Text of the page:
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The Off-The-Grid House Of The Future, Built By ... An Ad Agency?

In the aftermath of the tsunami, a Japanese ad agency convened a collective of more than 20 companies to make a house that would be liveable if the power ever went out again.

Last year’s devastating earthquake, tsunami, and nuclear disaster in Japan forced the technology-loving country to consider life without a reliable power infrastructure. For Tokyo advertising agency TBWA/Hakuhodo, this was an opportunity to think about the country’s self-sufficiency, and how the disaster could be used a starting point for a less energy-intensive lifestyle. And so the agency designed an off-the-grid house, becoming what it says is "the first advertising agency to offer a residential environment as a product."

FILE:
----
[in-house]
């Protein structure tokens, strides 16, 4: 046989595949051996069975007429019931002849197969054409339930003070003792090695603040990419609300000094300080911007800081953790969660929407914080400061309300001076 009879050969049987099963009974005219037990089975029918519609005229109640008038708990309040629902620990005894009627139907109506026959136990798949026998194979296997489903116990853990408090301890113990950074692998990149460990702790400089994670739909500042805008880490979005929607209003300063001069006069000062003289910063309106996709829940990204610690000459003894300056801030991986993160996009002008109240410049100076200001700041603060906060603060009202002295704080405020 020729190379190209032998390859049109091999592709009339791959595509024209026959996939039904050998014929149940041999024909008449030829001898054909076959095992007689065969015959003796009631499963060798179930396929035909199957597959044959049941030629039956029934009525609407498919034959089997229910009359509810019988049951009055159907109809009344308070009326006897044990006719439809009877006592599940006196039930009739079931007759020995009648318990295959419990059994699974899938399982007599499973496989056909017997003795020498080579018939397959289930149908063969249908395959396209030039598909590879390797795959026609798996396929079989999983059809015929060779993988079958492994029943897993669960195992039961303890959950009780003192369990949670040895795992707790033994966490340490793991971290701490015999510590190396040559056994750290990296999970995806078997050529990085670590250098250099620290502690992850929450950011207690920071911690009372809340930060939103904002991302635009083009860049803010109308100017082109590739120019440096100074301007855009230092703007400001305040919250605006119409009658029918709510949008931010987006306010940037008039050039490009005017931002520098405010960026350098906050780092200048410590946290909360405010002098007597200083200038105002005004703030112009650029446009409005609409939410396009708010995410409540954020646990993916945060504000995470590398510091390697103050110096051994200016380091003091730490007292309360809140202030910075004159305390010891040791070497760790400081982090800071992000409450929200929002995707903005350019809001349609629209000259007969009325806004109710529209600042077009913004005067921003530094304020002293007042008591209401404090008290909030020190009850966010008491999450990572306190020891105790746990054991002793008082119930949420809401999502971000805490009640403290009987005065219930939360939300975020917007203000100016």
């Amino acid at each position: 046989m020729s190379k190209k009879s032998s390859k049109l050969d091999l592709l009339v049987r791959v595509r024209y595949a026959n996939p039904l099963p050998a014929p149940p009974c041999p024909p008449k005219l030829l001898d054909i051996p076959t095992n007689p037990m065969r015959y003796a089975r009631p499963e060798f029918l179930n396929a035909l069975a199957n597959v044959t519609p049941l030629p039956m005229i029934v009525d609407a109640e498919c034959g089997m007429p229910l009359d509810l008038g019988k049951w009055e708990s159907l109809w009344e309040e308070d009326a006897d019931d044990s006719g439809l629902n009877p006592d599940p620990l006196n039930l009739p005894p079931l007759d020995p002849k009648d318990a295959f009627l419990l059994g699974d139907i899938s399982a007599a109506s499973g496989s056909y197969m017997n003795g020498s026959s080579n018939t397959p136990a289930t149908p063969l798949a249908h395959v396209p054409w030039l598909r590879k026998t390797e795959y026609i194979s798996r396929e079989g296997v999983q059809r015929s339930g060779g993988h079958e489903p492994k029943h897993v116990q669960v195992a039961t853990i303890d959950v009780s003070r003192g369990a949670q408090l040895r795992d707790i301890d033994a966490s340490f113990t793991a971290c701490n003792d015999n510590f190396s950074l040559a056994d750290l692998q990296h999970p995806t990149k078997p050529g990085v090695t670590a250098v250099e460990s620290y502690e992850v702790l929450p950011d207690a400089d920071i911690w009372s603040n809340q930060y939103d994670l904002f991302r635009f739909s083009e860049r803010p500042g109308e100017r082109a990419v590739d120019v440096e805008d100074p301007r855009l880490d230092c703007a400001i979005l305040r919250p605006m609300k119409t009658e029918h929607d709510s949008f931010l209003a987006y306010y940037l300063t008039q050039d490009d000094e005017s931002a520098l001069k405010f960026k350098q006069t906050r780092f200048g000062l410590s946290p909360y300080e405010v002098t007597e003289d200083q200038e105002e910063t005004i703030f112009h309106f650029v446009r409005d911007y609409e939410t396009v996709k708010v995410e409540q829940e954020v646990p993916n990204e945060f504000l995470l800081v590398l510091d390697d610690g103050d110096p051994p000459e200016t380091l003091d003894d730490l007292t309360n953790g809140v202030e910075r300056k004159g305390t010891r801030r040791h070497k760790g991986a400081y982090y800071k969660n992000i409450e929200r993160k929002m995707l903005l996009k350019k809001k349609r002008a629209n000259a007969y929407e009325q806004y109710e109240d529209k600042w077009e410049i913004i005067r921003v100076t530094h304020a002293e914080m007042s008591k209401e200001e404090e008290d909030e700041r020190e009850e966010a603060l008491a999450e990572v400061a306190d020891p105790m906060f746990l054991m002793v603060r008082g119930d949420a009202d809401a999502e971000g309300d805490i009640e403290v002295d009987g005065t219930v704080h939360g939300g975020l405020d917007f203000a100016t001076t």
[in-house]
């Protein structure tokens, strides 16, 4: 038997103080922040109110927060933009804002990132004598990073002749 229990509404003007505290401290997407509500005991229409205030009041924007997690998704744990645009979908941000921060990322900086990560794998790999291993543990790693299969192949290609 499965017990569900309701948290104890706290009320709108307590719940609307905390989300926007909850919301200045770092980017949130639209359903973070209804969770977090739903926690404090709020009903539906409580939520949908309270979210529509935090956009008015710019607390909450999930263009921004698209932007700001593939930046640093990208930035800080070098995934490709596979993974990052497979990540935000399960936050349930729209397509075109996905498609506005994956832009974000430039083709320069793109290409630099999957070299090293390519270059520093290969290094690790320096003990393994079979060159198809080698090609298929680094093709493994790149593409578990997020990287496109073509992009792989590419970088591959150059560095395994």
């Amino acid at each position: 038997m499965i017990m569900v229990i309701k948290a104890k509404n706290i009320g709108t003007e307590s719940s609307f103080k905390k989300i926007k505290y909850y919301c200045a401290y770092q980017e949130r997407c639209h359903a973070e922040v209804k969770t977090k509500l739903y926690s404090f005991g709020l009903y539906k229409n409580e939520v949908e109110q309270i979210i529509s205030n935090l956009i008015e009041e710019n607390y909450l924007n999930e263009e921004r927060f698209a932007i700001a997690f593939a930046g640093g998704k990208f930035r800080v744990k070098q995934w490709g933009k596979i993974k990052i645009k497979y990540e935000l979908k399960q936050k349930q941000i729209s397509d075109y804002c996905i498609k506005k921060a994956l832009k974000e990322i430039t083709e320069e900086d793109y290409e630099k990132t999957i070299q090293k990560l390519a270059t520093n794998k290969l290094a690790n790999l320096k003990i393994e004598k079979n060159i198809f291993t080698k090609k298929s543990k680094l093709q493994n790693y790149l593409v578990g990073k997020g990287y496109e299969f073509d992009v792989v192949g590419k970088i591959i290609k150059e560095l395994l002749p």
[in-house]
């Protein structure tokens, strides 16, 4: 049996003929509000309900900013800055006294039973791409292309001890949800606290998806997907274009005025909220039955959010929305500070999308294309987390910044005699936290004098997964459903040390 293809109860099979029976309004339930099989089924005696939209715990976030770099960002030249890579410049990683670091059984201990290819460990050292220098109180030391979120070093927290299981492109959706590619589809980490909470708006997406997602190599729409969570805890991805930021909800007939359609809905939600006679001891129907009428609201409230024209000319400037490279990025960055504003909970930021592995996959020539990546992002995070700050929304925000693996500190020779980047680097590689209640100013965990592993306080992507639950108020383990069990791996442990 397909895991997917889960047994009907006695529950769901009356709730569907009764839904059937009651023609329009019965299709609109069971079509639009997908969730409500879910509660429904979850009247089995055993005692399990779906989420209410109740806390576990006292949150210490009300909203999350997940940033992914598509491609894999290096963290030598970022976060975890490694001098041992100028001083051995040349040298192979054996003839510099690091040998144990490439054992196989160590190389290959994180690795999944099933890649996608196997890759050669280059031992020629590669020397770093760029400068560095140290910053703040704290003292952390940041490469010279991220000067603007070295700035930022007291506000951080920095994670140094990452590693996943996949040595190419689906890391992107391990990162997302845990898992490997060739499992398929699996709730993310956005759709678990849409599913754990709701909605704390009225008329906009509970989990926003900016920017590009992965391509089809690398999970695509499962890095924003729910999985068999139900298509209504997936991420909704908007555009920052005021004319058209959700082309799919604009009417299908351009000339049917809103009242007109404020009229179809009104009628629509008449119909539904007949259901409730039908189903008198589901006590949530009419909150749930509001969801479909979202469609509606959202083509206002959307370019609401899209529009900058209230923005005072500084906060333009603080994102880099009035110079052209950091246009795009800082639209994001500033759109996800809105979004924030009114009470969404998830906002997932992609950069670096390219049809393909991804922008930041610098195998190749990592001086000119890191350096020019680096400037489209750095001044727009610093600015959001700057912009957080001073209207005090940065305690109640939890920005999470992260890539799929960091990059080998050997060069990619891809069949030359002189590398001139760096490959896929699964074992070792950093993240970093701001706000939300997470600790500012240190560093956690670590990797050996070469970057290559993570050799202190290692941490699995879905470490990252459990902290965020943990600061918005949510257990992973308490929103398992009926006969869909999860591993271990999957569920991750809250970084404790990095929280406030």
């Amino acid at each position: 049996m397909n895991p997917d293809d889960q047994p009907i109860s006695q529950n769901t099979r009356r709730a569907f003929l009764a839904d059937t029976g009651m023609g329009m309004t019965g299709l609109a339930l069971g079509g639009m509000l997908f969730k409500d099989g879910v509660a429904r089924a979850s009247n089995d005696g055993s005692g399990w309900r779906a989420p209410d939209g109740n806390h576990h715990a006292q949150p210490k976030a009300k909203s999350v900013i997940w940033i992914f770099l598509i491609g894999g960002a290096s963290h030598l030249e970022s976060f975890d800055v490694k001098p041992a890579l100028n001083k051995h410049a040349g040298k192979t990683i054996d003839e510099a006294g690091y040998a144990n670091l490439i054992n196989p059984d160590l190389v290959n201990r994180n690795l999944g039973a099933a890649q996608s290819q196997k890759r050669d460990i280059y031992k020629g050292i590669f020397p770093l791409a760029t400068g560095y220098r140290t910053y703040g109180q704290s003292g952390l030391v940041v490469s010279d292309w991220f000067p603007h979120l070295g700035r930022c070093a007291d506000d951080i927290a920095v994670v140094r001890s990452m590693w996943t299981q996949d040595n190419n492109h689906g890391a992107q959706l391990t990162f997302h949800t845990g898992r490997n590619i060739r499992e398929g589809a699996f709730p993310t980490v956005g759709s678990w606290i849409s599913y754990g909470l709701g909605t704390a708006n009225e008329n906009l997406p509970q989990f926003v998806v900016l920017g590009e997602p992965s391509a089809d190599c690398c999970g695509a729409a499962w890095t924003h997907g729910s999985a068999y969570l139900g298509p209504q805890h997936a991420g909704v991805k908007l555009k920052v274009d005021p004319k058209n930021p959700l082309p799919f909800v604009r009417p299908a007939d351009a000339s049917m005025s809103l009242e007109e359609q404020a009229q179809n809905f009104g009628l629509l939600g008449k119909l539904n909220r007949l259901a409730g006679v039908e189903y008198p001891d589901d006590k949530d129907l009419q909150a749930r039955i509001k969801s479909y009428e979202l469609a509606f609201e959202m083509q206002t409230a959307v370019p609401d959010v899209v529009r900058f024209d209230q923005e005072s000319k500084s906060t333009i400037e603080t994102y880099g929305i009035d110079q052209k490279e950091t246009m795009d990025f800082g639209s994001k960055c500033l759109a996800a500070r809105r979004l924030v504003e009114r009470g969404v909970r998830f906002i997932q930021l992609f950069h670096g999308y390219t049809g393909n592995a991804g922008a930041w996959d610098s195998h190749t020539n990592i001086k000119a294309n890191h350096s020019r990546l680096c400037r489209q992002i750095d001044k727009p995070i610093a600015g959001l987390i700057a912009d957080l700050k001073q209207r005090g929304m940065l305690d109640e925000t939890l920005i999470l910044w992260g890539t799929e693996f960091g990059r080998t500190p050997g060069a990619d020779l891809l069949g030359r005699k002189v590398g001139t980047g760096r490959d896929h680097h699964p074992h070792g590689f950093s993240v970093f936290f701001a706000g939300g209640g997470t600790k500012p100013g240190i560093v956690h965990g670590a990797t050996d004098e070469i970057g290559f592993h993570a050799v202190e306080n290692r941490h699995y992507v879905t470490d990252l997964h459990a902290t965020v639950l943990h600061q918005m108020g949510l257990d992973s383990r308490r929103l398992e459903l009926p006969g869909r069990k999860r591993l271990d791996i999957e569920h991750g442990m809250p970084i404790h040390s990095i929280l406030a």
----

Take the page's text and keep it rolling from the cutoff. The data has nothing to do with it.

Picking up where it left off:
The house (see video at top), designed in collaboration with more than 20 companies, including Nissan, NEC, and the Japanese Aerospace Exploration Agency, features a mobile wooden structure, dubbed the Aerohouse, as its base. The home is powered mainly by an organic photovoltaic film on the structure and by the Nissan Leaf electric car (acting as a generator), which generates 24 kW per hour. The designers believe that these two power sources combined can provide all the energy the house might need.

Mirai Nihon is also tricked out with plenty of other technology, including a seawater purification system (it can supposedly remove heavy metals and radioactive materials), an energy-saving ceramic coating, and an online home energy management system.

It’s unclear whether Mirai Nihon will ever be commercialized, but with so many companies collaborating on it, it’s hard to imagine that the concept will be left to rot.